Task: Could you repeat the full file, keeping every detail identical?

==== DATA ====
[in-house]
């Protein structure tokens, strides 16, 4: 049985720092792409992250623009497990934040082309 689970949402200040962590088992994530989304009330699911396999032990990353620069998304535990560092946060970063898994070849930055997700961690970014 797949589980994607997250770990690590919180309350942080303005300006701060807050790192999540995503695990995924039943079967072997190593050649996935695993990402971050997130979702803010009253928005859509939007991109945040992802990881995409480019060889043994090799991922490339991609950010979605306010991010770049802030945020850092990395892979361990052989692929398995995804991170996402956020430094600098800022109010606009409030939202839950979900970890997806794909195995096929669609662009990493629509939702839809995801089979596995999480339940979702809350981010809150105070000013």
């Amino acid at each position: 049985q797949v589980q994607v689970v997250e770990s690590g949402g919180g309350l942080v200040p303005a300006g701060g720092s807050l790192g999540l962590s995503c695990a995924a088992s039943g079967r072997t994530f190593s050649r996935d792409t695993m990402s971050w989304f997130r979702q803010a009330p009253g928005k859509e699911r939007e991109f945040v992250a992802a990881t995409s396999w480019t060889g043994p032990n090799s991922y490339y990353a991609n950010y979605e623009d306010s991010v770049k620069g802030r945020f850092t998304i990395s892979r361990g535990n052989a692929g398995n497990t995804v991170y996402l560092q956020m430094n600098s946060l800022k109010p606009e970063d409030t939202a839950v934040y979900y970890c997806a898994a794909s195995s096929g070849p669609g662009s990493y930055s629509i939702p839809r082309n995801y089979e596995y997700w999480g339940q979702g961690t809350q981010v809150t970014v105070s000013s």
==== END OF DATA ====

[in-house]
């Protein structure tokens, strides 16, 4: 049985720092792409992250623009497990934040082309 689970949402200040962590088992994530989304009330699911396999032990990353620069998304535990560092946060970063898994070849930055997700961690970014 797949589980994607997250770990690590919180309350942080303005300006701060807050790192999540995503695990995924039943079967072997190593050649996935695993990402971050997130979702803010009253928005859509939007991109945040992802990881995409480019060889043994090799991922490339991609950010979605306010991010770049802030945020850092990395892979361990052989692929398995995804991170996402956020430094600098800022109010606009409030939202839950979900970890997806794909195995096929669609662009990493629509939702839809995801089979596995999480339940979702809350981010809150105070000013």
């Amino acid at each position: 049985q797949v589980q994607v689970v997250e770990s690590g949402g919180g309350l942080v200040p303005a300006g701060g720092s807050l790192g999540l962590s995503c695990a995924a088992s039943g079967r072997t994530f190593s050649r996935d792409t695993m990402s971050w989304f997130r979702q803010a009330p009253g928005k859509e699911r939007e991109f945040v992250a992802a990881t995409s396999w480019t060889g043994p032990n090799s991922y490339y990353a991609n950010y979605e623009d306010s991010v770049k620069g802030r945020f850092t998304i990395s892979r361990g535990n052989a692929g398995n497990t995804v991170y996402l560092q956020m430094n600098s946060l800022k109010p606009e970063d409030t939202a839950v934040y979900y970890c997806a898994a794909s195995s096929g070849p669609g662009s990493y930055s629509i939702p839809r082309n995801y089979e596995y997700w999480g339940q979702g961690t809350q981010v809150t970014v105070s000013s």